The life of a “pure artist” is an endlessly fascinating subject. For most, the prospect of a life committed to authentic expression, a life separate from the practical needs of the ordinary working adult, is a dream that was crushed by the first student loan payment. In the 1970’s, New York City’s lower east side was a hotbed for bohemian artist bums; they lived in abandoned lofts, wore leather jackets, and said, “Fuck the man, I just wanna make art, man.” This moment in history, of which Ushio Shinohara (the Boxer) was a part of, remains the ideal that brings many young creative types to New York. But times have changed. New York, for one thing, is very expensive now. As one character says in Frances Ha, “the only people who can afford to be artists in New York are rich.” Furthermore, the lofts that once made perfect live/work spaces for industrious artists are now occupied by silk shirt-wearing stockbrokers. Cutie and the Boxer is a charming and poignant portrait of two holdouts from a different time.
Since the 1970’s, Ushio Shinohara and his wife Noriko (Cutie) have lived as starving artists. Their loft is overflowing with paintings, sculptures, art supplies and books, but they are poor. Early in the film an archival documentary tells us that historically Ushio’s works are widely admired but rarely bought; collectors often say, “That’s a wonderful image, but not my taste.” Ushio’s art is grotesque and bizarre, ranging from giant sculptures made from discarded cardboard to intense “action” paintings made using paint-soaked boxing gloves. He’s most famous for the latter, and it’s easy to see why, as the frenetic energy with which they’re made is a thrill to watch.
Ushio’s wife, Noriko (Cutie) is a brilliant artist herself, but she has been persistently stuck in Ushio’s shadow. To make matters worse, her husband’s reckless and adolescent lifestyle has made disaster management her primary responsibility. Noriko has been Ushio’s “assistant” for too long and her effort to emerge from his shadow makes up the film’s major arc. In an early scene, Ushio has an opening at a swanky SoHo gallery. While Ushio hams it up with the event’s attendees, Noriko watches pensively from a distance. This adequately sums up their relationship: Noriko fully supports and encourages Ushio, but years of financial and emotional struggle have made her less enthusiastic. This scene also demonstrates the film’s go-for-the-gut aesthetic, which consistently portrays Noriko as a tragic hero. The title may signal both of them, but the film’s perspective is clearly hers.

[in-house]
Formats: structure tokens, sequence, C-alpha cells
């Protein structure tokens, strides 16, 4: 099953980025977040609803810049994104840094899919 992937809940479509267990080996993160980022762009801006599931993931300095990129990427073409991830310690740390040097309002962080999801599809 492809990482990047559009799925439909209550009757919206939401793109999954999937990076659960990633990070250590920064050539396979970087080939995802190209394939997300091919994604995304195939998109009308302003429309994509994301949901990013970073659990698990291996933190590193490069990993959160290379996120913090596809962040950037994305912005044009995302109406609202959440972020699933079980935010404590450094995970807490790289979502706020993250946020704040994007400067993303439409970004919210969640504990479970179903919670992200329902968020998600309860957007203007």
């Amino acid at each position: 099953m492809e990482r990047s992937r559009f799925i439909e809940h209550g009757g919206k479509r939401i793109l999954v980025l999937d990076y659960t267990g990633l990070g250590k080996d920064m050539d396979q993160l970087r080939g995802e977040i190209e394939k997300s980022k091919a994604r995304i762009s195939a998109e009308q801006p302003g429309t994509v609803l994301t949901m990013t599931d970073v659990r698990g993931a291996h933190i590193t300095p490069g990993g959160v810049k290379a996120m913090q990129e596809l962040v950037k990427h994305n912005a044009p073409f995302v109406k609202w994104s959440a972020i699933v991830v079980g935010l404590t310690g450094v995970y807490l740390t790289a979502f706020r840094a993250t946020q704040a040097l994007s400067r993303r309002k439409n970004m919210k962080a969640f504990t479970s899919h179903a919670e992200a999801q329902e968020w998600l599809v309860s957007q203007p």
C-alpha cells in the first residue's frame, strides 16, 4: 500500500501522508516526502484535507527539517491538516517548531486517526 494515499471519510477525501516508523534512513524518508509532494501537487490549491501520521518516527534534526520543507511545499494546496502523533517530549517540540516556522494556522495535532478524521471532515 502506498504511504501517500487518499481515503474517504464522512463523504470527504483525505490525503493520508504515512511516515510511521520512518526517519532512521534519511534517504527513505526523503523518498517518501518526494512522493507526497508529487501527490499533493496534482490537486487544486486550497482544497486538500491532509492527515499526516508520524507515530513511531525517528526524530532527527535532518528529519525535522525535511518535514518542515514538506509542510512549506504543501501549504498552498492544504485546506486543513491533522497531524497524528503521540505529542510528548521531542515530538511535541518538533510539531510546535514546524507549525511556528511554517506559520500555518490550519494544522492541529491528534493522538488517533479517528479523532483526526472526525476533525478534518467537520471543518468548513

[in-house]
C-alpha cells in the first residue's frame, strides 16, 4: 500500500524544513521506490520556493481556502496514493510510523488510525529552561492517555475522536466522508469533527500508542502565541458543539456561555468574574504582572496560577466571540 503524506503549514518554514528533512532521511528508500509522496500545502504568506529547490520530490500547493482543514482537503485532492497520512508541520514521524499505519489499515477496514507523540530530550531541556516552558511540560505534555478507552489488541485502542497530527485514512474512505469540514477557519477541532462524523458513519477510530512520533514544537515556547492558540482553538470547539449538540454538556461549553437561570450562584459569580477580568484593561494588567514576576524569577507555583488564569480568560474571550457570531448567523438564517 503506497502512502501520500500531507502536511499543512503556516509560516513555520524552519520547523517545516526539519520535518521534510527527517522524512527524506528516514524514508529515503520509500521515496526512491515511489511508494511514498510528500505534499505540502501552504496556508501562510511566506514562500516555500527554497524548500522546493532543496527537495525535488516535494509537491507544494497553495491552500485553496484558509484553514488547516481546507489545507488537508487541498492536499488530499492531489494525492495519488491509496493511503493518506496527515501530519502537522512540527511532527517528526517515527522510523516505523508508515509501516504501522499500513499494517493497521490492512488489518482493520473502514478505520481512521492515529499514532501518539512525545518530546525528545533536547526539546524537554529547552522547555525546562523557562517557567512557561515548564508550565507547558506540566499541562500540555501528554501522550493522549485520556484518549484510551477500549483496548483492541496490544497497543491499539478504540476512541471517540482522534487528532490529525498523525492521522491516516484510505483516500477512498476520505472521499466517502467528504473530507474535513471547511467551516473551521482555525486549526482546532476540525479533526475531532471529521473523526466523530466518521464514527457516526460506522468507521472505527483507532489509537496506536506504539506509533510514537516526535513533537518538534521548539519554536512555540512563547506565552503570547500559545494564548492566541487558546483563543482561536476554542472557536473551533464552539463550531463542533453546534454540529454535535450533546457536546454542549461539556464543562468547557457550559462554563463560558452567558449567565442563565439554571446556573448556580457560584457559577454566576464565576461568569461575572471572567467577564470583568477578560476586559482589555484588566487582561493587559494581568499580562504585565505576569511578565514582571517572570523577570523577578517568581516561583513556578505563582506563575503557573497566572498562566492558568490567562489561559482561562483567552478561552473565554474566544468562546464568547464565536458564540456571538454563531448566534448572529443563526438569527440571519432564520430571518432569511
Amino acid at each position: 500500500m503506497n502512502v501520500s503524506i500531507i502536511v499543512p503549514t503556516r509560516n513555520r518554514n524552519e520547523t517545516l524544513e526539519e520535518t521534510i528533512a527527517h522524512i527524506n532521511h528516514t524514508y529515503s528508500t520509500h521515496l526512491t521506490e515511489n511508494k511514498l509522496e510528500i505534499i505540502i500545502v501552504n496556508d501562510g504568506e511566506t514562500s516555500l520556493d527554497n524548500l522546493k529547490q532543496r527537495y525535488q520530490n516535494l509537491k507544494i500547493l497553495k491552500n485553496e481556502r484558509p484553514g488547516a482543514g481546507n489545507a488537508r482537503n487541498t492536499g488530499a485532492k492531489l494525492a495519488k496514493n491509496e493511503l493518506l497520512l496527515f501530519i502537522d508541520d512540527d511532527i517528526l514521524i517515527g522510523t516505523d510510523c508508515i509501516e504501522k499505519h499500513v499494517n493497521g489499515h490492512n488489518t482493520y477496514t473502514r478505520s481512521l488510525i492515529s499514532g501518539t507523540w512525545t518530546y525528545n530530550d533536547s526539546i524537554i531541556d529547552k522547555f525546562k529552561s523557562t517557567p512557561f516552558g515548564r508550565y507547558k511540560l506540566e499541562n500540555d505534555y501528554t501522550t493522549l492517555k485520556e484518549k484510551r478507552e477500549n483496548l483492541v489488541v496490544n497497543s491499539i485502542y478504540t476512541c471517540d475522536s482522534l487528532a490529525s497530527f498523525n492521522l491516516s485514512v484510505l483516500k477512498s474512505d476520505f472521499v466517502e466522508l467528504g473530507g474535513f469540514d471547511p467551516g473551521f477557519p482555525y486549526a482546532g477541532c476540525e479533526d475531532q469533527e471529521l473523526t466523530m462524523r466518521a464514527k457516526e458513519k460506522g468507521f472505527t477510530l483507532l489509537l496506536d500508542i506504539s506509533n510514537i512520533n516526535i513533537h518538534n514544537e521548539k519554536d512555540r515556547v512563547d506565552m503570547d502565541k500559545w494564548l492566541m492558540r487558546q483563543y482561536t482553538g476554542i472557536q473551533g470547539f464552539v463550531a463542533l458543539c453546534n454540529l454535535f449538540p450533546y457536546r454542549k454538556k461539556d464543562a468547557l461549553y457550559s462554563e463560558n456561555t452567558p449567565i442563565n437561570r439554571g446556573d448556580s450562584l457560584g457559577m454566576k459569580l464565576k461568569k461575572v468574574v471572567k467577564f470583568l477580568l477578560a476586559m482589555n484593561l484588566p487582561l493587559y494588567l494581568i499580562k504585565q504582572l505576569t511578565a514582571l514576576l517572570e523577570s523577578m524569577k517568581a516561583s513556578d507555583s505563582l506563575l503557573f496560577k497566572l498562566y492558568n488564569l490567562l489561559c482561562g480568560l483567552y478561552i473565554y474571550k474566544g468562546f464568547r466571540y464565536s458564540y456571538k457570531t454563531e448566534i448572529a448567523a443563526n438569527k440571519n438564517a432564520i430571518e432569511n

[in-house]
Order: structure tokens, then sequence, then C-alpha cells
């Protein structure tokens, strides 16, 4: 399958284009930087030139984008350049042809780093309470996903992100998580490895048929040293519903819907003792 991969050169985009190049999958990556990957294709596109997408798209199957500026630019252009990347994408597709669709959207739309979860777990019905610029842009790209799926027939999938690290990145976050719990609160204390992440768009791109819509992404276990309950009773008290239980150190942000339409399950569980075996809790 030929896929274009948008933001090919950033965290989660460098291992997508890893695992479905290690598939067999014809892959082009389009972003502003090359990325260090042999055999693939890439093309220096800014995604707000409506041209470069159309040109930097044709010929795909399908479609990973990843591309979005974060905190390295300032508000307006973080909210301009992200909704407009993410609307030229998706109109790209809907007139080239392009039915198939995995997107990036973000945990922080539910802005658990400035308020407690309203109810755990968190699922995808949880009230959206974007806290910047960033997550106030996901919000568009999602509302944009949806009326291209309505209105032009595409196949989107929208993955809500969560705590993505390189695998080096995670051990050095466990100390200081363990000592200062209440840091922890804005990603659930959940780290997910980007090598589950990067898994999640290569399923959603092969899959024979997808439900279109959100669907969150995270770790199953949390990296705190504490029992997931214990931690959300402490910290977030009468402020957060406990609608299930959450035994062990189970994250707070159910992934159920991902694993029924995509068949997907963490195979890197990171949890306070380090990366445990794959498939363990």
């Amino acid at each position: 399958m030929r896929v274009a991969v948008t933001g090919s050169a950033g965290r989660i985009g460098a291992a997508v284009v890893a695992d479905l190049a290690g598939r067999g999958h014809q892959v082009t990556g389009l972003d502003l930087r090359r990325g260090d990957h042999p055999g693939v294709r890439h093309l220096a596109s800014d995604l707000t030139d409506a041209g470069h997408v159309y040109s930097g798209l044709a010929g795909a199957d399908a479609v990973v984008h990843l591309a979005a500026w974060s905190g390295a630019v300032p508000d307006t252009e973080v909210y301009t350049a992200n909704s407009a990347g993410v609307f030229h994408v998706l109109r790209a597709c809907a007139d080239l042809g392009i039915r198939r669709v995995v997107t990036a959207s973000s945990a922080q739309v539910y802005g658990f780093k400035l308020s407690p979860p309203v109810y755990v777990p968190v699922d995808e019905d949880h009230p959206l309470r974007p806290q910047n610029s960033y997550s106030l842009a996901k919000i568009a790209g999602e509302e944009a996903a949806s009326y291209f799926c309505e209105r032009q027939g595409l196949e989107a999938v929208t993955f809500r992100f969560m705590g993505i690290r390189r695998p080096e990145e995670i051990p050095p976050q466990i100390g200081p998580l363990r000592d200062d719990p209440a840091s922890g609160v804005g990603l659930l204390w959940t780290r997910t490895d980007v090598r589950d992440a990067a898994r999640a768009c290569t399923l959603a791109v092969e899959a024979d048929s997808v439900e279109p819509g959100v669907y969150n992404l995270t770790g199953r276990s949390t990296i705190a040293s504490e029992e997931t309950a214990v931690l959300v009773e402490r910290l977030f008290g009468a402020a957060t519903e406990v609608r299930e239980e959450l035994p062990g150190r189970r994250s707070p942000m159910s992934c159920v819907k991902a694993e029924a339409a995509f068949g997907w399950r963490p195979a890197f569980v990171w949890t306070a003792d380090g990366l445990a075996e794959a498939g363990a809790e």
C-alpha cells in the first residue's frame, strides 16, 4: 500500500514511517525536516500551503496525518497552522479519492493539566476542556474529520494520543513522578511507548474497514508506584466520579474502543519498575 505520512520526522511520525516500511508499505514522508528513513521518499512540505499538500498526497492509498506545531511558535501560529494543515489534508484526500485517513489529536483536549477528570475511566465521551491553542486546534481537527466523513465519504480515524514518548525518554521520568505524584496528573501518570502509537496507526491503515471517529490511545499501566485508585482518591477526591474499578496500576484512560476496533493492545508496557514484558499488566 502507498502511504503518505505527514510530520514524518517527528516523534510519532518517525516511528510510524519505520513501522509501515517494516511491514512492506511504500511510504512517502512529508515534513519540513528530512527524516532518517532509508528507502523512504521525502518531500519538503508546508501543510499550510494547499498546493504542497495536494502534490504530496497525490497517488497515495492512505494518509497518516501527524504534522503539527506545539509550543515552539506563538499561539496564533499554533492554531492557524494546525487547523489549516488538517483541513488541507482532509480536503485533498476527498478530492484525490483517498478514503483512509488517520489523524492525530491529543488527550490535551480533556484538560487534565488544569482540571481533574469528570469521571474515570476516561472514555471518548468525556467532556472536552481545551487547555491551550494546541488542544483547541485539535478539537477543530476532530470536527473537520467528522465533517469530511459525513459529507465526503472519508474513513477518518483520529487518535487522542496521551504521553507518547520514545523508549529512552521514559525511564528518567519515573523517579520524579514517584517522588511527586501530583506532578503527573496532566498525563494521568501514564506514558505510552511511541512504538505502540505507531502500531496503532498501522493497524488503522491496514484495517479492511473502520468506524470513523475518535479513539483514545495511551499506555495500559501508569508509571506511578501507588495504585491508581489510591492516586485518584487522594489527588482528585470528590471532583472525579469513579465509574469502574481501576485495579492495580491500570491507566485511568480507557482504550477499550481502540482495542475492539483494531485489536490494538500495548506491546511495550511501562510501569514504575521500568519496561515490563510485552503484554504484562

Cutie and the Boxer works so well because of director Zachary Heinzerling’s clear affection for his subjects. Heinzerling shot it himself, and through the absence of a proper crew the film attains the feeling of a home movie without looking like one. Noriko and Ushio are a documentarian’s dream – they’re eccentric, and theatrical – but Heinzerling looks past Ushio’s showmanship to Noriko’s quiet melancholy. The film, then, becomes about the harsh reality behind the bohemian ideal. While Ushio entertained artist friends with drunken aphorisms about the “artist’s burden,” Noriko was in the other room, feeding the baby or washing the dishes.
There’s a powerful scene towards the end of Cutie and the Boxer in which Ushio is preparing for an upcoming show. The forthcoming opening will also feature Noriko, which prods the tension that runs underneath their marriage (When Ushio sees Noriko’s area in the exhibition he’s forced to admit how impressive it is, and he’s not skilled at hiding his jealousy). For Ushio, this threat sparks a frantic effort to create new work in time for the opening. He goes to work on a giant abstract painting in which layers and layers of colors overlap each other. Heinzerling brilliantly captures the intense energy Ushio puts into this work; at one point he appears to be on the brink of tears. Noriko comes home to find her husband analyzing what he’s done. “Hard to say what this is,” he says, “if it’s good or bad or finished or unfinished.” After a beat, Noriko bluntly concludes, “I don’t think it’s good.” Ushio is visibly disappointed, but he immediately goes back to work. Their relationship is competitive but constructive; Ushio wants nothing more than to please his wife.
Visually, Cutie and the Boxer’s vibrant color pallet deftly translates Ushio’s striking action paintings (which perfectly fit inside the film’s widescreen frame) as well as the muted melancholy of Noriko’s work. The real revelation is Heinzerling’s narrative use of Noriko’s drawings, which are bluntly autobiographical and thus offer the film a profoundly personal visualization of the couple’s rocky past. These drawings (which the film illuminates through animation) portray a bitter perspective on Ushio’s alcoholism, perpetual financial stresses, and poor parenting. Her bitterness often feels like hatred, which Ushio addresses by timidly asking, “Cutie hate Bully?” To this, Noriko laughs and assures him, “Cutie loves Bully so much.” It’s a sweet moment, and somehow we believe her.
Their life has not been easy, and Ushio has not always been the best husband or father. But such is the life of the pure artist, for whom art comes first. Noriko knew this going in, and their subsequent struggles haven’t affected her love and dedication to her husband. I’m no marriage counselor, but I would venture to say that resentment is fairly common in marriages lasting several decades. The difference is that Noriko – unafraid to speak her mind – expresses her resentment directly through her art. For this openness, Ushio and Noriko represent a somewhat ideal marriage. Noriko’s art is essentially a public indictment of Ushio’s reckless behavior, to which Ushio’s only response is, “Cutie hate Bully?” “Cutie loves Bully so much.”
8 out of 10